It’s official. California voters will go to the polls this fall to decide controversial issues of teacher tenure and school funding in a special election that will test the strength of the state teachers’ unions in their ongoing conflict with Gov. Arnold Schwarzenegger.
The Nov. 8 election, which the governor called last week, will also serve as a test of the Republican governor’s political strength and popularity as he begins his expected campaign for re-election in 2006. Gov. Schwarzenegger, who won office in a 2003 recall election that ousted Democratic Gov. Gray Davis, has seen his approval ratings drop significantly this spring after the teachers’ unions and other groups launched vigorous protests against his budget plans and his policy agenda. (“School Groups in ‘Dogfight’ With California Governor,” March 30, 2005.)
“I do not think there has ever been this big and expensive and high-stakes a battle between a governor and organized labor [anywhere],” said Michael W. Kirst, a former president of the state board of education and a co-director of Policy Analysis for California Education, an independent policy research group based at Stanford University and the University of California Berkeley. “The stakes here are enormously high in national terms.”
Of utmost concern to school advocates is a Schwarzenegger-backed proposal to change Proposition 98.
Passed by voters in 1988, Proposition 98 amended the California Constitution to guarantee school districts a minimum funding hike each year. The law allows the governor to suspend the guarantee in times of fiscal crisis. Mr. Schwarzenegger’s proposal would kill a requirement that the state repay money that was withheld in such crisis years.
Another initiative backed by the governor would change the teacher-tenure system to require teachers to work for five years, instead of two, to receive tenure. Under the plan, a teacher also could be fired after receiving two consecutive negative evaluations.
A third initiative, also pushed by Gov. Schwarzenegger, would allow a panel of judges—not the legislature—to redraw legislative and congressional districts in the state. The proposal is seen as an effort to break up Democratic strongholds resulting from that party’s control of the legislature.
Yet another initiative, this one not directly endorsed by Gov. Schwarzenegger, would prohibit public-employee labor unions, such as the California Teachers Association, from using members’ dues for political purposes without their yearly written consent.
Members of the CTA, the state’s largest teachers’ union, voted overwhelmingly last week to temporarily raise their dues by $60 a year for the next three years to continue a campaign against the governor’s proposals.
The 335,000-member union, an affiliate of the National Education Association, has led the fight against the governor this year by calling protests at political events and taking out advertisements criticizing his proposals. The group expects to raise $50 million in three years through the increased dues.
The proposal to change Proposition 98 would “hurt our schools immensely,” said the CTA’s president, Barbara Kerr. She added that the governor had “painted himself into a corner being a macho bully.”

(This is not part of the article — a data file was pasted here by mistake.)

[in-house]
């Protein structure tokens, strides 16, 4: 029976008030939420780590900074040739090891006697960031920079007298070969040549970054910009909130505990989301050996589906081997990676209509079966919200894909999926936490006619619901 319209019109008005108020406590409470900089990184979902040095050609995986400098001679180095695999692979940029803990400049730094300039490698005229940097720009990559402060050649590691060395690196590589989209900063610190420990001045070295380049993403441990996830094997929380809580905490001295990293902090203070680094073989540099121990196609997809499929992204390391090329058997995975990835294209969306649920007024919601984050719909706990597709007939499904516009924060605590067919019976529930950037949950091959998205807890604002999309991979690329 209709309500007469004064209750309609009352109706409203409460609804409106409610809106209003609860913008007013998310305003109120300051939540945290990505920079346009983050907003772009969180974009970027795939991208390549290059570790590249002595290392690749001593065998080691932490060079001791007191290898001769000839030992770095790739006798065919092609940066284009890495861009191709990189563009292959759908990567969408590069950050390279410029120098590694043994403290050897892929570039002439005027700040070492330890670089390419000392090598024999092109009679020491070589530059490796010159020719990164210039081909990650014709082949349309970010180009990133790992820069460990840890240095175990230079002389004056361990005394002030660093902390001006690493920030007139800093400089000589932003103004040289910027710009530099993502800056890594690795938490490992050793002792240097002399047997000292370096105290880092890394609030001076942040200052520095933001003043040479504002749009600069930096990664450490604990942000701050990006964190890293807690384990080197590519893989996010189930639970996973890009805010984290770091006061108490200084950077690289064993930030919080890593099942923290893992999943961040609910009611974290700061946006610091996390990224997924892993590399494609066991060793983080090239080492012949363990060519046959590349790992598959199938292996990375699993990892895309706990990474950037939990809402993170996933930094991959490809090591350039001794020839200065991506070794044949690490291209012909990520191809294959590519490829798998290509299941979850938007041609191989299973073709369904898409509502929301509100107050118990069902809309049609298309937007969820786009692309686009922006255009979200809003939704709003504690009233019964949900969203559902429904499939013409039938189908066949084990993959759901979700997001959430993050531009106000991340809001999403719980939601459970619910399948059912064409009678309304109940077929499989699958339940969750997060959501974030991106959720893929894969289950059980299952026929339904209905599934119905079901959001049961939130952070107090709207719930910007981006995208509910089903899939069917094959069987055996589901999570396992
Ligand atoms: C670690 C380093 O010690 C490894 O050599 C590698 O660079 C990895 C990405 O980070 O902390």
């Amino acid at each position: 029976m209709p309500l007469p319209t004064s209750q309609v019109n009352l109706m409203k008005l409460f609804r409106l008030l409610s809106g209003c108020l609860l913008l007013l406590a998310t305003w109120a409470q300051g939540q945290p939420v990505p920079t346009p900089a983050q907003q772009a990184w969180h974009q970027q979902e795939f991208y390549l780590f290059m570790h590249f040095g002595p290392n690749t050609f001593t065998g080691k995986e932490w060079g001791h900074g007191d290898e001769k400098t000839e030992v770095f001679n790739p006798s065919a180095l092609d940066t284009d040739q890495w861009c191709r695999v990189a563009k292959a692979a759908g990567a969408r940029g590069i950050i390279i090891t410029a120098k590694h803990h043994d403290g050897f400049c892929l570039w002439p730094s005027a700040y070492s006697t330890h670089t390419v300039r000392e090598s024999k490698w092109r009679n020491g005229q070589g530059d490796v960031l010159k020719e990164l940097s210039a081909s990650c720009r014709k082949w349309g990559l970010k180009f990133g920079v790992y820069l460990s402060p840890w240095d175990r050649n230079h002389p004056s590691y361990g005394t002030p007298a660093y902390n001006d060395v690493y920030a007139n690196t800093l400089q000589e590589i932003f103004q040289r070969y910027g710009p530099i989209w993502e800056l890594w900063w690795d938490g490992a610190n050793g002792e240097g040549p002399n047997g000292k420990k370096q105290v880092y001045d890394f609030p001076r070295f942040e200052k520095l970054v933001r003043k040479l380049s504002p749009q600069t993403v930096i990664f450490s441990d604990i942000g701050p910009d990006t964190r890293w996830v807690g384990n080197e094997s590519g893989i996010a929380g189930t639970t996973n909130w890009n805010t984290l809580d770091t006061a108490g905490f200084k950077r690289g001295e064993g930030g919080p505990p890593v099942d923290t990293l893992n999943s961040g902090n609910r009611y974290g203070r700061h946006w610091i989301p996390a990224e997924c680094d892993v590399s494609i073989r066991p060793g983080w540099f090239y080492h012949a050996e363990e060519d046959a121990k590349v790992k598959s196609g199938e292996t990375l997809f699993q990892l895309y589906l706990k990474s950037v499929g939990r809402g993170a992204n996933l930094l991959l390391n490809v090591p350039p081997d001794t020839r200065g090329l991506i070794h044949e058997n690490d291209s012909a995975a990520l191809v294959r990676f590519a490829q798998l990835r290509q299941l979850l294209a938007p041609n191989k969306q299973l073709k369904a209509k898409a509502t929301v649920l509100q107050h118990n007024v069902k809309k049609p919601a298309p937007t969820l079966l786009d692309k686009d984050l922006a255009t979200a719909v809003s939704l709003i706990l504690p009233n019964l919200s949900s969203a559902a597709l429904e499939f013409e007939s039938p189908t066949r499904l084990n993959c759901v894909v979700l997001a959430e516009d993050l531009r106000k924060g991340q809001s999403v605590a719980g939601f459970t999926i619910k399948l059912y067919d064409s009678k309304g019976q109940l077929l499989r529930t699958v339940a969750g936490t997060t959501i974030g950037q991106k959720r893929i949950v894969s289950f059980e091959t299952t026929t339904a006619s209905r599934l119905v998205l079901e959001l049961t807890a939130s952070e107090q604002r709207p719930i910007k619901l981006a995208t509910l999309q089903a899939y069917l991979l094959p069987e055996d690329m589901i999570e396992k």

“Without reform, we are destined to relive the past again,” the governor, referring to the state’s recent budget deficits, said in a June 13 speech announcing the election. “We cannot just stand around while our deficit grows each year by billions of dollars.”
Currently, the state has a budget deficit of about $6 billion, out of a $78.7 billion state budget.
Secretary of State Bruce McPherson estimated that holding the election will cost the state $44.7 million, although Democrats and others have estimated the cost to be $80 million.
State Superintendent of Public Instruction Jack O’Connell criticized the costs of the special election, and he said the money could be better spent to reduce class sizes, hire school counselors or provide a 20 percent increase in funding for instructional materials.
“Calling for a special election is needlessly wasteful,” Mr. O’Connell, a former Democratic state senator, said in a statement.
Democratic leaders are pushing instead to raise taxes on the state’s wealthiest residents.
The governor says the price tag is reasonable to get the state back on track. “One way or another, there will be action this year, and there will be reform,” he said.
But a May 26 poll by the independent research group Public Policy of California did not have good news for the governor. It showed that 72 percent of 2,003 Californians polled had concerns about the governor’s budget proposals, and 57 percent thought the state was headed in the wrong direction.
Some 62 percent said it would be better to delay a special election until the primary elections in June of next year, which would be less costly. Only 24 percent of Democrats, 46 percent of Republicans, and 37 percent of independents said they supported a special election. The poll has a margin of error of 2 percentage points.
Mr. Kirst said the governor would have an uphill battle to win his initiatives. But, he said, “we’ve never had a governor like this,” referring to the charisma of the box-office star turned politician.
“This kind of campaigner,” Mr. Kirst continued, “is much more capable.”